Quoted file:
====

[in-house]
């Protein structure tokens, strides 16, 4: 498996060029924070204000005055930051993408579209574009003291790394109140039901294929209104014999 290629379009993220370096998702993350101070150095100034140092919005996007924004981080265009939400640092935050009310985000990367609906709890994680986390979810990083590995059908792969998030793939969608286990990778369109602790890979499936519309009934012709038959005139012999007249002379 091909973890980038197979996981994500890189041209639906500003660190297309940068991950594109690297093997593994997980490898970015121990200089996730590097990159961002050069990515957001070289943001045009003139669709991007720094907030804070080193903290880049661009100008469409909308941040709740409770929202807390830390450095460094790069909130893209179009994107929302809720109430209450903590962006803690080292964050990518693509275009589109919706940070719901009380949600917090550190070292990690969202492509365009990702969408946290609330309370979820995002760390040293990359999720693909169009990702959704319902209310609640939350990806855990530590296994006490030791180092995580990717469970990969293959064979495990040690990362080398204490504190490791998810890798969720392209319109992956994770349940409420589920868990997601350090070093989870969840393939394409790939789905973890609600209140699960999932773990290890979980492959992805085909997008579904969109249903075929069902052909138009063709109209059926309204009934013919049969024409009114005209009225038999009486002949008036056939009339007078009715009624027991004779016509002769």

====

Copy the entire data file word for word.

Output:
[in-house]
């Protein structure tokens, strides 16, 4: 498996060029924070204000005055930051993408579209574009003291790394109140039901294929209104014999 290629379009993220370096998702993350101070150095100034140092919005996007924004981080265009939400640092935050009310985000990367609906709890994680986390979810990083590995059908792969998030793939969608286990990778369109602790890979499936519309009934012709038959005139012999007249002379 091909973890980038197979996981994500890189041209639906500003660190297309940068991950594109690297093997593994997980490898970015121990200089996730590097990159961002050069990515957001070289943001045009003139669709991007720094907030804070080193903290880049661009100008469409909308941040709740409770929202807390830390450095460094790069909130893209179009994107929302809720109430209450903590962006803690080292964050990518693509275009589109919706940070719901009380949600917090550190070292990690969202492509365009990702969408946290609330309370979820995002760390040293990359999720693909169009990702959704319902209310609640939350990806855990530590296994006490030791180092995580990717469970990969293959064979495990040690990362080398204490504190490791998810890798969720392209319109992956994770349940409420589920868990997601350090070093989870969840393939394409790939789905973890609600209140699960999932773990290890979980492959992805085909997008579904969109249903075929069902052909138009063709109209059926309204009934013919049969024409009114005209009225038999009486002949008036056939009339007078009715009624027991004779016509002769």